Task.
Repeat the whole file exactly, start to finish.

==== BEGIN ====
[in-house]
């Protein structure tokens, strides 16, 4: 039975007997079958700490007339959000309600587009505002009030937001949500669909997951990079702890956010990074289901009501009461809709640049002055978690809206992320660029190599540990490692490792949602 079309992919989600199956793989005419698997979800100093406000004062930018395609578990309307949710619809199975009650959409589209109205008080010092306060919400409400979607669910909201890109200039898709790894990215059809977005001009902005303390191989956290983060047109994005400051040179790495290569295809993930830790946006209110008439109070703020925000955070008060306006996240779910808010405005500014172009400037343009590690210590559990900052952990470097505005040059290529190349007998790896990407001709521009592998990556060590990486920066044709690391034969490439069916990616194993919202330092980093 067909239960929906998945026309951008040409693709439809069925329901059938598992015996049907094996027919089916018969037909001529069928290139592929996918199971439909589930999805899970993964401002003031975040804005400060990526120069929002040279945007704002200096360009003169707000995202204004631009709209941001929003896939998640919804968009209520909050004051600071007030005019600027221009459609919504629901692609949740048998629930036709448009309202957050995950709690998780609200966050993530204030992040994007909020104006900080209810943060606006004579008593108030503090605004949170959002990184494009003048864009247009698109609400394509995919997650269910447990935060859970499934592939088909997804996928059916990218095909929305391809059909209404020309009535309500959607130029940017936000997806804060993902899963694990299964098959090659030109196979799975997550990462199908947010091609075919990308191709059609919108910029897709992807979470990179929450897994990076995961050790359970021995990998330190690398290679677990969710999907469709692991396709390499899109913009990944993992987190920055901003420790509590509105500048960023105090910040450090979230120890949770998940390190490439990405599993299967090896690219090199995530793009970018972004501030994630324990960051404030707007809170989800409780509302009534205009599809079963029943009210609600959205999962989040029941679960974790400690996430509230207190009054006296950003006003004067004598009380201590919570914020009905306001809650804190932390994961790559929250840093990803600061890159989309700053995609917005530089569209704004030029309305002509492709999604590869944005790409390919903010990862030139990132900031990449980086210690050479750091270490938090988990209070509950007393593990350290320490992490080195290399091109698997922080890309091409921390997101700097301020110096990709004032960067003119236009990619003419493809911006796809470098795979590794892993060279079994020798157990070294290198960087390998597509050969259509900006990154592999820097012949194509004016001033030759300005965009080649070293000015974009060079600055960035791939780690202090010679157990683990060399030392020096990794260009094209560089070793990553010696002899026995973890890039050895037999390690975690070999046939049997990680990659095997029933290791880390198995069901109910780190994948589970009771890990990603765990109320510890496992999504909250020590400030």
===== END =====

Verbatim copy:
[in-house]
């Protein structure tokens, strides 16, 4: 039975007997079958700490007339959000309600587009505002009030937001949500669909997951990079702890956010990074289901009501009461809709640049002055978690809206992320660029190599540990490692490792949602 079309992919989600199956793989005419698997979800100093406000004062930018395609578990309307949710619809199975009650959409589209109205008080010092306060919400409400979607669910909201890109200039898709790894990215059809977005001009902005303390191989956290983060047109994005400051040179790495290569295809993930830790946006209110008439109070703020925000955070008060306006996240779910808010405005500014172009400037343009590690210590559990900052952990470097505005040059290529190349007998790896990407001709521009592998990556060590990486920066044709690391034969490439069916990616194993919202330092980093 067909239960929906998945026309951008040409693709439809069925329901059938598992015996049907094996027919089916018969037909001529069928290139592929996918199971439909589930999805899970993964401002003031975040804005400060990526120069929002040279945007704002200096360009003169707000995202204004631009709209941001929003896939998640919804968009209520909050004051600071007030005019600027221009459609919504629901692609949740048998629930036709448009309202957050995950709690998780609200966050993530204030992040994007909020104006900080209810943060606006004579008593108030503090605004949170959002990184494009003048864009247009698109609400394509995919997650269910447990935060859970499934592939088909997804996928059916990218095909929305391809059909209404020309009535309500959607130029940017936000997806804060993902899963694990299964098959090659030109196979799975997550990462199908947010091609075919990308191709059609919108910029897709992807979470990179929450897994990076995961050790359970021995990998330190690398290679677990969710999907469709692991396709390499899109913009990944993992987190920055901003420790509590509105500048960023105090910040450090979230120890949770998940390190490439990405599993299967090896690219090199995530793009970018972004501030994630324990960051404030707007809170989800409780509302009534205009599809079963029943009210609600959205999962989040029941679960974790400690996430509230207190009054006296950003006003004067004598009380201590919570914020009905306001809650804190932390994961790559929250840093990803600061890159989309700053995609917005530089569209704004030029309305002509492709999604590869944005790409390919903010990862030139990132900031990449980086210690050479750091270490938090988990209070509950007393593990350290320490992490080195290399091109698997922080890309091409921390997101700097301020110096990709004032960067003119236009990619003419493809911006796809470098795979590794892993060279079994020798157990070294290198960087390998597509050969259509900006990154592999820097012949194509004016001033030759300005965009080649070293000015974009060079600055960035791939780690202090010679157990683990060399030392020096990794260009094209560089070793990553010696002899026995973890890039050895037999390690975690070999046939049997990680990659095997029933290791880390198995069901109910780190994948589970009771890990990603765990109320510890496992999504909250020590400030």